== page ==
Written by Paul Gauvin
Says Narragansett lager making a comeback as a regional leader
Once it was, then it wasn’t, now it is again.
Narragansett beer, a staple 20th century New England brew and a Red Sox sponsor from 1946 to 1975, is on the comeback trail hoping for a regional grand slam in sales that includes Cape Cod.
So says Bill Heslam of Weston and Osterville, where his family has had a summer home since the ’70s. It’s also where he spent much of his youth before going off to Millbury College in Vermont, MIT for an MBA and a stint on Wall Street where, he says, “I did very well. But that was before all the crazy business.”
The Cape, with its seasonal tide of tourists and itinerant workers, is playing a substantial role in the brand’s revival, says Heslam, in such places like Trader Ed’s restaurant on Hyannis Inner Harbor, the Foxhole in Osterville, all along Main Street in Hyannis and the Kettle Ho in Cotuit. “Sales have averaged 100 percent increases in the last two years,” he beamed.
Now, like a cop on the beat, Heslam is pounding the sidewalks of New England as vice president of sales since joining Narragansett as a partner in 2008, appealing to the sentimental crowd that remembers Sox announcer Curt Gowdy opening his game broadcasts with the familiar, “Hi neighbor. Have a ’Gansett,” imbedding the brand in the subconscious of many a New England brew lover.
The Red Sox link is a good fit for Heslam, who played the outfield for the Brewster Whitecaps in the 1991 Cape Cod League. “But I didn’t get picked up,” by the majors he says without hint of regret.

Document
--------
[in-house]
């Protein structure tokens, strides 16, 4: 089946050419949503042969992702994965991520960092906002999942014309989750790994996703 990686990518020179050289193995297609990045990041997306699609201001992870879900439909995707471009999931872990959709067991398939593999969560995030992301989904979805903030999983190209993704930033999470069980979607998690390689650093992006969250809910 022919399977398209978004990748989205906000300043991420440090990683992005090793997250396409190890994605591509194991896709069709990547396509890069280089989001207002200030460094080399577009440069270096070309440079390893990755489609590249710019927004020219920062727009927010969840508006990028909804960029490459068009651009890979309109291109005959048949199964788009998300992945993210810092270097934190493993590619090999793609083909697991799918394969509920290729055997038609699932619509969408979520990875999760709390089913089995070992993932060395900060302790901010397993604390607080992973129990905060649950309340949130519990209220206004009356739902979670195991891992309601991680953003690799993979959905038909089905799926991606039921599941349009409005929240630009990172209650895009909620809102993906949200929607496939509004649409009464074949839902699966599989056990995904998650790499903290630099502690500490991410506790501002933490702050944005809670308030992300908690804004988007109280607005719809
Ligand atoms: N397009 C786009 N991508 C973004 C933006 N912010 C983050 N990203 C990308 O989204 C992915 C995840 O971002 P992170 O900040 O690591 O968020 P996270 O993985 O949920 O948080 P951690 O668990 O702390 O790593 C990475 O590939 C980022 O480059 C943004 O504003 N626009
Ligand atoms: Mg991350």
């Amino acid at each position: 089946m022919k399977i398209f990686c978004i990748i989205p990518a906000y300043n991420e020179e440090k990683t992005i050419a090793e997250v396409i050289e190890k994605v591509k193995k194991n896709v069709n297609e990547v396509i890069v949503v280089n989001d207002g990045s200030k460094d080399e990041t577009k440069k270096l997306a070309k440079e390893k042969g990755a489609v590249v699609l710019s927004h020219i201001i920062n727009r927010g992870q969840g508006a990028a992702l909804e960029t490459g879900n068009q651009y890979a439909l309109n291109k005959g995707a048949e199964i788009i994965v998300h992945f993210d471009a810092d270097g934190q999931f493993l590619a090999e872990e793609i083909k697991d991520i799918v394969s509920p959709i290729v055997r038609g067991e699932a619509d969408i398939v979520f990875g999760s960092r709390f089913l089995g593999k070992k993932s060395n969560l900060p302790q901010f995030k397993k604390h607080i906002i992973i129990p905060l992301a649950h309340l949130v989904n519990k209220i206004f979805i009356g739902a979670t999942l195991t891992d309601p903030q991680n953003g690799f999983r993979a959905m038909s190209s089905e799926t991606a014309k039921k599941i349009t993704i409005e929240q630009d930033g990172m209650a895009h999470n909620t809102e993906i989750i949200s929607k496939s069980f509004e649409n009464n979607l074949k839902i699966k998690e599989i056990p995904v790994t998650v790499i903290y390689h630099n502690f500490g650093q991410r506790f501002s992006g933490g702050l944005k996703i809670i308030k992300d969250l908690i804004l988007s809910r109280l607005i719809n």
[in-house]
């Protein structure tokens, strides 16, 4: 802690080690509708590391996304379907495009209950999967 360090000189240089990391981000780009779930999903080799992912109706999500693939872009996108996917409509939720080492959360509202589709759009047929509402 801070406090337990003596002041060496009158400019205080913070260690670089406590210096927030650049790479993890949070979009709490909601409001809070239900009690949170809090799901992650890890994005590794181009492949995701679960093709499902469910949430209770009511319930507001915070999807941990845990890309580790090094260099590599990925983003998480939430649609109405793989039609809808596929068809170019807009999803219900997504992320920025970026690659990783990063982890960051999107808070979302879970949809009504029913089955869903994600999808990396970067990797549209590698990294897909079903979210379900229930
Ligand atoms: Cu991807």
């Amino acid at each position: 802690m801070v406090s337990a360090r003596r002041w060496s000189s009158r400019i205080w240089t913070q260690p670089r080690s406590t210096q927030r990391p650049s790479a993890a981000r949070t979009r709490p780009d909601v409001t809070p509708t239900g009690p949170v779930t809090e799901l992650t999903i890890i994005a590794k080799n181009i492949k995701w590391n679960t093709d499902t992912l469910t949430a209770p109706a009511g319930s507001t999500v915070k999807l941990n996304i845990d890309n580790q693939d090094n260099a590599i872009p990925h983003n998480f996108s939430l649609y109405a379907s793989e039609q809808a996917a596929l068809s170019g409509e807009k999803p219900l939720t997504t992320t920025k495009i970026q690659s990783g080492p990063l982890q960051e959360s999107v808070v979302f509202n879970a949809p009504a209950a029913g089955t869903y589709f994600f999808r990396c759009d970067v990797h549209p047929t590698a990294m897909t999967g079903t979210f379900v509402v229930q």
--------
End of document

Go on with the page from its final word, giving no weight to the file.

When he parted company with Wall Street, Heslem said he was looking for something to invest and participate in when he and several others struck an arrangement with former Nantucket Nectars president Mark Hellendrung, who had purchased the Narragansett brand in 2005 and had rekindled production in 2006.
Heslam and several others joined the company in 2008 with an eye toward attracting capital and now has more than 100 investors helping the company revive the brand and realize plans for a new brewery somewhere in New England but preferably in its cradle state of Rhode Island.
The Narragansett brand emerged in 1890 from its own brewery in Cranston, R.I. to become New England’s pre-eminent beer albeit its 4-syllable name was colloquially shortened. In some quarters it was “a narry” and in others, “a ’gansett.”
After World War II, when thousands of unemployed veterans were collecting their “52-20” - $20 a week for $52 weeks – with nothing to do but hang around neighborhood bars, “a narry” tripped off their lips as easily as name, rank and serial number.
What led to the regional brand’s demise was its purchase in 1965 by the mid-western Falstaff Brewing Co., which intended to go national with Narragansett, a plan torpedoed by economic hardships. Falstaff closed the Rhode Island plant in 1983 and moved production to Indiana, changed the recipe and the brand slid into a sales abyss. The Cranston facility was later demolished. The site now houses condominiums and retail outlets.
Heslam said Hellendrung found the original recipe in the person of Bill Anderson who was master brewer when the plant was closed, and recreated the original formula which is currently produced in Rochester, N.Y., presumably until a new brewery is built.
Heslam said there is cause for optimism that the brand will continue to capture a larger share of the regional market. The beer took a bronze star in the 2008 World Beer Cup and is the highest-rated domestic lager at Beer Advocate, a magazine and on-line social network for beer fans.